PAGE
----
I recently sent a letter to Daimler requesting a response as to whether they would start implementing leather alternatives into their Smart Car range:

“I have done research into this matter and understand that Mercedes, a subsidiary of yours offers the option of ARTICO leather in some of its lines, as well as MB TEX. I also understand that competitors use materials such as BMWs Sensatec, Lexus Nuluxe, or even the Winiw Microfibre Leather alternative or Alcantara Suede.”

unfortunately, I have yet to receive a response from them.

When it comes to opting for a vehicle, it may be wise to ask the sales rep for a vegan leather alternative for the interior, though don’t be surprised when they tell you that it would require the car to be removed from the assembly line, only to receive a bespoke alteration, resulting in a higher price point. Either that, or they may tell you the option does not exist at all. Steering wheels and handbrakes are also likely to have been pre-made as a standard.

But then again, you may get lucky. Many car manufacturers are noticing the rise of demand for cruelty free materials in their vehicles, and many of them are listening. Tesla, being the best example here, has now eliminated real leather from all of their cars after a shareholder’s press conference. Such good news!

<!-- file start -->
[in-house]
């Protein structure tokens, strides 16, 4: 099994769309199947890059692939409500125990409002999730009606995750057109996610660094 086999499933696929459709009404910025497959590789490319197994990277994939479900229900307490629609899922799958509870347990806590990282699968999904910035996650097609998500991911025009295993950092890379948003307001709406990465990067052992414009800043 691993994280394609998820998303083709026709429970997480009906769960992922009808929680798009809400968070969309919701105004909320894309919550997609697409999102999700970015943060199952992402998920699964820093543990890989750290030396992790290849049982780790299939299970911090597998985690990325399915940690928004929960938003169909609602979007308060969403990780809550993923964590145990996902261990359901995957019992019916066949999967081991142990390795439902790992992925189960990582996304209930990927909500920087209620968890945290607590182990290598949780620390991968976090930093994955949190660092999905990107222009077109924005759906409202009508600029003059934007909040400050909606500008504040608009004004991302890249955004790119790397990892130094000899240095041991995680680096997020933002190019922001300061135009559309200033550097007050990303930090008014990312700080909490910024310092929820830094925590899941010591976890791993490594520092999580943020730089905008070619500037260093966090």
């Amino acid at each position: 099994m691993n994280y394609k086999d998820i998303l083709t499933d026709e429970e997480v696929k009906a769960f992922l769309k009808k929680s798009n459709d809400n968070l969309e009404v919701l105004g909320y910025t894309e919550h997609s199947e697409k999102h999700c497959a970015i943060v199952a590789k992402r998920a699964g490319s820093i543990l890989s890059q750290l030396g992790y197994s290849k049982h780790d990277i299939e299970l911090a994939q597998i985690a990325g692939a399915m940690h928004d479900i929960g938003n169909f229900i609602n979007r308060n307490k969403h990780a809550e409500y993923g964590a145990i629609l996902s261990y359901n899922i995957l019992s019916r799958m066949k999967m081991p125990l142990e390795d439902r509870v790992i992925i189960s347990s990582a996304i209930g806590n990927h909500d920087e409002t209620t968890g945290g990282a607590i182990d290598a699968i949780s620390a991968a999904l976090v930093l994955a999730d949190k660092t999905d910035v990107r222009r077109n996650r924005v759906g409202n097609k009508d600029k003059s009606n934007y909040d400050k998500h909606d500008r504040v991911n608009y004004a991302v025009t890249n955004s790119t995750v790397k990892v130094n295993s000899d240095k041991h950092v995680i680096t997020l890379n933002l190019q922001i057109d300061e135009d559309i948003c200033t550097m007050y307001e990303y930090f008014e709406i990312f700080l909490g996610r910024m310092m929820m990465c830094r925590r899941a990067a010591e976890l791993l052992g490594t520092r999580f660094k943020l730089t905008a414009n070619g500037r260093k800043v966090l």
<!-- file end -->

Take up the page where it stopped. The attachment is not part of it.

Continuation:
Make the Choice of Fuel or Electric

This will always be one of the biggest arguments when it comes to driving. I know my car is petrol, averaging a 94g/km of CO2, which isn’t super high, but isn’t the best either, considering Smart Cars were at one time the pioneers of compact forward thinking innovation.

Currently, one of the most environmentally friendly hybrids out there is the Toyota Prius, averaging at 70g/km of CO2, which is some of the lowest. Whereas if you compare emissions to something like the Bentley Continental Flying Spur, with its gargantuan 6-litre engine and nearly 400g/km of CO2, you’ll appreciate just how little an impact some cars have on the environment should you choose a fuel powered vehicle.

Check out this interesting post: The Most Polluting Cars on Sale